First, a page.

Traditionally accepted as an active measure for preventing diarrheal disease, hand washing has also proven capable of reducing the incidence upper airway infections, since some agents of respiratory infection can be transmitted via the fecal-oral route; furthermore hands contaminated with respiratory pathogens touch the nose and mouth contaminating upper airways.139

Studies have demonstrated the effectiveness of infection control programs at improving control practices140 and reducing the occurrence of infectious diseases at daycare centers, and some have suggested a favorable impact on costs.27,141,142

Reviews of the scientific literature13-15 confirm the effectiveness of infection control practices at daycare centers, providing the basis for public investments in the creation of infrastructure and in health education.

This evidence serves as the basis for the creation of recommendations in several countries,16-19 which are in turn used to regulate the sector.

The principal risk factors identified by scientific studies and the respective control measures are listed in Table 2.

The recommendations include standardized routines for: (i) promotion of the health of children and workers (routine medical supervision and immunizations); (ii) hand washing; (iii) diaper changing; (iv) contact with bodily secretions; (v) cleaning of services and objects; (vi) food handling; (vii) exclusion of workers and children with infectious (including daily observation of children with direct examination); (viii) notification of infectious diseases; (ix) training in infection control.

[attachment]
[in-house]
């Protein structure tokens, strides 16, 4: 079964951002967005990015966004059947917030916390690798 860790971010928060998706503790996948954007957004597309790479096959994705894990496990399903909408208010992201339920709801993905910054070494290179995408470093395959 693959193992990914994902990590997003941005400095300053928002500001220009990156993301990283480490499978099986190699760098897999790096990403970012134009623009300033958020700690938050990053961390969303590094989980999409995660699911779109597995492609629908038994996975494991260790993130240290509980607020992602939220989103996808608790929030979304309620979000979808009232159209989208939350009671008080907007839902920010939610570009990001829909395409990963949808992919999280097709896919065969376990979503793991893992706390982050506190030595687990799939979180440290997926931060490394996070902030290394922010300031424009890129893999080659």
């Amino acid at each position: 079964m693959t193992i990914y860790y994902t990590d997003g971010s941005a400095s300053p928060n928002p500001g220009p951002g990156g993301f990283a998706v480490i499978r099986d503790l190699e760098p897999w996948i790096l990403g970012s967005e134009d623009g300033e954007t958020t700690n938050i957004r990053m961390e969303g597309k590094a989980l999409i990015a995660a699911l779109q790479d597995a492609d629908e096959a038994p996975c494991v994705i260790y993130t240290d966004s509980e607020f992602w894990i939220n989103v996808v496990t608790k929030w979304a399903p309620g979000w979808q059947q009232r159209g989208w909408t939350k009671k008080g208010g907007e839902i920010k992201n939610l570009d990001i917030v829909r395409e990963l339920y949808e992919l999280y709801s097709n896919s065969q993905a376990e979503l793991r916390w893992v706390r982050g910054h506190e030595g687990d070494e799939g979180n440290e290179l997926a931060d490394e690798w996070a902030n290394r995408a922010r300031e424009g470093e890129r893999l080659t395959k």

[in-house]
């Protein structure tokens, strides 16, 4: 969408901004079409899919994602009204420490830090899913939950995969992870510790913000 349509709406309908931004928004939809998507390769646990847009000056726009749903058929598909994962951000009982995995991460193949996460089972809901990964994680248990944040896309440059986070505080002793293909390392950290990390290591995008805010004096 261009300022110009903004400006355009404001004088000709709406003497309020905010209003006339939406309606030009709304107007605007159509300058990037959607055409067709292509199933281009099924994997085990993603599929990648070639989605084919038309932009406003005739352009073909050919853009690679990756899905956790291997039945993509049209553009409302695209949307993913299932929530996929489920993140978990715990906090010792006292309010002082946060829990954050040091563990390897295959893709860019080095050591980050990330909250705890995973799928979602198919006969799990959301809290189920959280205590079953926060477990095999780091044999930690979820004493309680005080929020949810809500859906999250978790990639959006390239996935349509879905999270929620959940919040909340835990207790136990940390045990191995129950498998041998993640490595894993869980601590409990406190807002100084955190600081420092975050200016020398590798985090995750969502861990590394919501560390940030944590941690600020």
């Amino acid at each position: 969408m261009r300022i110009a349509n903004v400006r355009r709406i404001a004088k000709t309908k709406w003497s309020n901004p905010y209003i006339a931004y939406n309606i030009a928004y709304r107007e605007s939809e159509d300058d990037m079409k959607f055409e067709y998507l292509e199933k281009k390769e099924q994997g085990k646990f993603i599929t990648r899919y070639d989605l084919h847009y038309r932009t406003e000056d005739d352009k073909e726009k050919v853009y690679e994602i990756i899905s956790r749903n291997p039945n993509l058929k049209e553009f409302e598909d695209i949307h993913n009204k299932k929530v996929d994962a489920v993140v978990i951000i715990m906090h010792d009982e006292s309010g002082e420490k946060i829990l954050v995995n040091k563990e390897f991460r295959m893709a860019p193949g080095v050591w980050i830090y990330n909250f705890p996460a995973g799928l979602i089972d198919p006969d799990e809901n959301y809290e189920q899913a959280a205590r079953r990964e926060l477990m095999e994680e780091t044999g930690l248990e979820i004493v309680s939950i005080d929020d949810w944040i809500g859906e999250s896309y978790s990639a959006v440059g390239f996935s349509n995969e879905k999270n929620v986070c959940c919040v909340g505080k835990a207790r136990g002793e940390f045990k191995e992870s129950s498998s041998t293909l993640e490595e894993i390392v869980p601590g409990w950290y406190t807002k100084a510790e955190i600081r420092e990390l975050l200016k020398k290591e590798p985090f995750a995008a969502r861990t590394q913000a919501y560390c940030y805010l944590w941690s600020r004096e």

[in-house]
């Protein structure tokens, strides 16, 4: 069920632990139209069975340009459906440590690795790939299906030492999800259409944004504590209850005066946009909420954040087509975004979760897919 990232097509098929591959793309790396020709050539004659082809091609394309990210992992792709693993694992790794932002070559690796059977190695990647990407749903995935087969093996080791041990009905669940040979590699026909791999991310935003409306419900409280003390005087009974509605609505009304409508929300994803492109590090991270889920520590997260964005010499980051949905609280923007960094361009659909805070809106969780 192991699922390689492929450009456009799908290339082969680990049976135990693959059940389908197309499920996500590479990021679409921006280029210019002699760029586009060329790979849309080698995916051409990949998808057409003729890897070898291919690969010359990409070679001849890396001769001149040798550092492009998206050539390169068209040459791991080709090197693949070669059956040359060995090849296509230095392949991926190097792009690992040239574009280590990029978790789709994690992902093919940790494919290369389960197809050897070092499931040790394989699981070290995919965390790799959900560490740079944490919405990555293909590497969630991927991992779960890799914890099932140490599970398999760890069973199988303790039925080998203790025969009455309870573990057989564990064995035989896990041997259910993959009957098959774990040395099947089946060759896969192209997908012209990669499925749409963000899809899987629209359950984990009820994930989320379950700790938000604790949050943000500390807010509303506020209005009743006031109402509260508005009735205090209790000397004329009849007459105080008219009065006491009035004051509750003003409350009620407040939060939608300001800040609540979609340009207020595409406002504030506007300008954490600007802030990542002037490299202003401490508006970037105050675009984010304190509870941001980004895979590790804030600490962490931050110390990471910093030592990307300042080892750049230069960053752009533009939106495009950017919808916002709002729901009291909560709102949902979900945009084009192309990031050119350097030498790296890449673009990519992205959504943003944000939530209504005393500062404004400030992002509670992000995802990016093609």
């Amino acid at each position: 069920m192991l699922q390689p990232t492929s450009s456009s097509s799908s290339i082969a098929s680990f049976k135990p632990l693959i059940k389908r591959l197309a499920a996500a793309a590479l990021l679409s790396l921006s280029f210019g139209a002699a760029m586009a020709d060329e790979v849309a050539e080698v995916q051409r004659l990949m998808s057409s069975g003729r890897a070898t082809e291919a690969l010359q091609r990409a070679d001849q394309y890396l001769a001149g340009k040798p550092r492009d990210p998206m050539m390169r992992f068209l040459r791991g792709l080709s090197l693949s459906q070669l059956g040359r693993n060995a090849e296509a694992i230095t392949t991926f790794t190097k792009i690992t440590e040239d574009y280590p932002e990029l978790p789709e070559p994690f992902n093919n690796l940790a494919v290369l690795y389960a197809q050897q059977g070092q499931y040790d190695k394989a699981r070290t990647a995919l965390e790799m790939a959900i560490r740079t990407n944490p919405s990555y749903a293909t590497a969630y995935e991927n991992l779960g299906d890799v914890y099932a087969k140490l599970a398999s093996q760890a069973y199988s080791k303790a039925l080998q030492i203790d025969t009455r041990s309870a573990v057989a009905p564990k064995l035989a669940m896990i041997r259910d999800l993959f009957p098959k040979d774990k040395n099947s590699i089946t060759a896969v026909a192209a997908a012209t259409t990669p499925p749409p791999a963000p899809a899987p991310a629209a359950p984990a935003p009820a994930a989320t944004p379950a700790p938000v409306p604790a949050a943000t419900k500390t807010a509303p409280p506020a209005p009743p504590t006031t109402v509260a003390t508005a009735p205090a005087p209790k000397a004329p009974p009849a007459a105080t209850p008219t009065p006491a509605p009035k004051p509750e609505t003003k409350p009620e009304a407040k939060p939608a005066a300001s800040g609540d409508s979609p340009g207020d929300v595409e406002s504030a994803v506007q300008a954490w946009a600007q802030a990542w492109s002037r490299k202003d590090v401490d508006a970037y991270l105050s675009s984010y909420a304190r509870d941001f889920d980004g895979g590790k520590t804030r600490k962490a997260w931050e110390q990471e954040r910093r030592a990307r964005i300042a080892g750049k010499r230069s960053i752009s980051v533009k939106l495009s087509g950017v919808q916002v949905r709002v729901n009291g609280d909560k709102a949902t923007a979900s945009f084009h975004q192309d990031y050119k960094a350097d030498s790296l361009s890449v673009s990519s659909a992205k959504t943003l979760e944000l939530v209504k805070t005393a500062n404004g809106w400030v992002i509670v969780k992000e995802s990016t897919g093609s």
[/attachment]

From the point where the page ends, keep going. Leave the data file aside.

The items of greatest relevance for infection control related to hand washing and diaper changing and include: (i) workers and children should wash their hands, at the least, in the following situations and always whenever they are contaminated with bodily secretions: before handling, preparing or serving food; after using the bathroom or changing diapers; after helping a child to use the bathroom; before handling food; before any activity related to food (even laying the table); before meals or snacks; after handling domestic animals; (ii) children and workers should wash their hands for at least 10 seconds with soap and running water; (iii) workers should be taught about the importance of washing hands and the other measures for reducing contact with infected material; (iv) hand washing after exposure to blood or bodily fluids must be observed; (v) there must be a wash basin in every classroom; (vi) noses should be blown or cleaned with disposable tissues, which should be disposed of in covered receptacles lined with plastic; hands should be washed after this procedure; (vii) diapers should be impermeable on the outside; if plastic clothing is used, this should be changed together with fabric diapers and only used again after cleaning and disinfection; (viii) diaper changing should follow a standardized routine, which should be displayed in a visible location close to the changing area; (ix) each class should have a separate changing area close to a wash basin; (x) used diapers should be disposed of in different receptacles from the rest of the trash, which are washable line with plastic and covered, located close to the changing area; (xi) the changing area should never be close to food preparation areas and foods should never be placed on it; (xii) the food preparation area should be exclusively for this and separated from the area where meals are eaten and recreation areas; (xiii) nobody who had symptoms or signs of disease or wounds should handle food; (xiv) workers who prepare food must not change diapers and should carefully wash their hands before working with food; (xv) parents should in form at daycare centre if their children have diseases; (xvi) the daycare centre must notify infectious diseases.143,144